Gerry Stewart, The Scotland we know is a ghost

A wonderfully powerful and poignant poetry piece on changes in the Scotland we used to know.


Walking in a Summer Haze

A tower rises from sleeping fields
like a recurring childhood dream.

It fades from sight, slipping
off the edge of our world.

Cross the dark gallop of woods
held back by this ancient spur of land.

We are lost, rolled into hay bales
and forgotten in the waning sun.

Your tongue tastes of dusty apples
gathered for the coming winter.

In the sad, heavy pull of dusk,
crows paint the trees with rasping wings.

If we hover over the city we will meet
the violet sky in its crawl towards night.

We are cradled together,
a shell thumbprint in limestone,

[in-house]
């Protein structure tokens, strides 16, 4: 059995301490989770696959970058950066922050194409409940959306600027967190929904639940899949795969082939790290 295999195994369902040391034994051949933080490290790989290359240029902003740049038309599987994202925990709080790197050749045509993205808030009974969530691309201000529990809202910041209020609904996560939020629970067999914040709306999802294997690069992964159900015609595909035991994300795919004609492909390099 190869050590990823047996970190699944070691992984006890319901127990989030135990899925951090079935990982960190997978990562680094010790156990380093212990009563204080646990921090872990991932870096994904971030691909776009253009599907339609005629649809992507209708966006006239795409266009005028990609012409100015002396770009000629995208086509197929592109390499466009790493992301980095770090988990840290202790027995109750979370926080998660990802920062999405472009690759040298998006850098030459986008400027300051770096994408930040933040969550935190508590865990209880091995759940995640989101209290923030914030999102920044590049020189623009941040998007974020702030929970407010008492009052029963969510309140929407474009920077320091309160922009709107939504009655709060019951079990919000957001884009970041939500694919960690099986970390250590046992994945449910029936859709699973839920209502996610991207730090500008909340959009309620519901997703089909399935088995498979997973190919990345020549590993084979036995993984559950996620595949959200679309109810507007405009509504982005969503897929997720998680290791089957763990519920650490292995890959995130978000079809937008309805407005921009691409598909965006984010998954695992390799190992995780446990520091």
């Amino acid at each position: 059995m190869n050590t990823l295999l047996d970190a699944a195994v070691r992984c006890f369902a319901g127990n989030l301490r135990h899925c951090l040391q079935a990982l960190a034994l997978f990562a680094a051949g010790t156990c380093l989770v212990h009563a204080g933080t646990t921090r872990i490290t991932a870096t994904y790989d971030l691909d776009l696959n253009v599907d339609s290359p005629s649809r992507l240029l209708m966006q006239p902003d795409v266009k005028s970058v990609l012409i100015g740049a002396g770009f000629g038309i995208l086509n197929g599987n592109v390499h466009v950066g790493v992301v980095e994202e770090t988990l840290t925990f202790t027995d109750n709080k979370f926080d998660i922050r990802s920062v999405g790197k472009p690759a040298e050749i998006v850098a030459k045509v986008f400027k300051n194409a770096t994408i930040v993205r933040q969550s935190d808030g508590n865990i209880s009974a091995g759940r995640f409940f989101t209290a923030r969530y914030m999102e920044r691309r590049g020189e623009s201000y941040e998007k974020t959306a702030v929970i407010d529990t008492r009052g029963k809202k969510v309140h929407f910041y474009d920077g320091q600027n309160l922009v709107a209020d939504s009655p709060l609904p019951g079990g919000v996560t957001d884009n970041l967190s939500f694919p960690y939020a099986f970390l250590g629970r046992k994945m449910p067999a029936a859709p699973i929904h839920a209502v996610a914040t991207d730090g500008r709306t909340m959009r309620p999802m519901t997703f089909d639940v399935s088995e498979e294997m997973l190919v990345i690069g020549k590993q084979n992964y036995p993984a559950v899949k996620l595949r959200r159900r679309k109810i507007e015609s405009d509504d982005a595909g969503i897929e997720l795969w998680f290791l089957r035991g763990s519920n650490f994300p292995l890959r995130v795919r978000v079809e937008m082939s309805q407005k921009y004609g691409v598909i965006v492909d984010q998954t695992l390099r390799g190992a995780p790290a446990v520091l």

fighting the weight of time.

October Orchard

The first bucket for windfalls,
sweet rotted mush,
shrivelled apples girning faces.

The children shimmy up
jaggy, lichen-strewn branches.
Laughter flutters in the leaves
followed by thudding rosy rain.

My old bike basket fills.
The bruised offerings left

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4 thoughts on “Gerry Stewart, The Scotland we know is a ghost

Add yours

  1. A beautiful poem. It makes me think of the world I left behind..the world that used to be simpler, more distant, more isolated. Maybe that’s all a dream, too, but so many simple things are gone forever.

    Liked by 2 people

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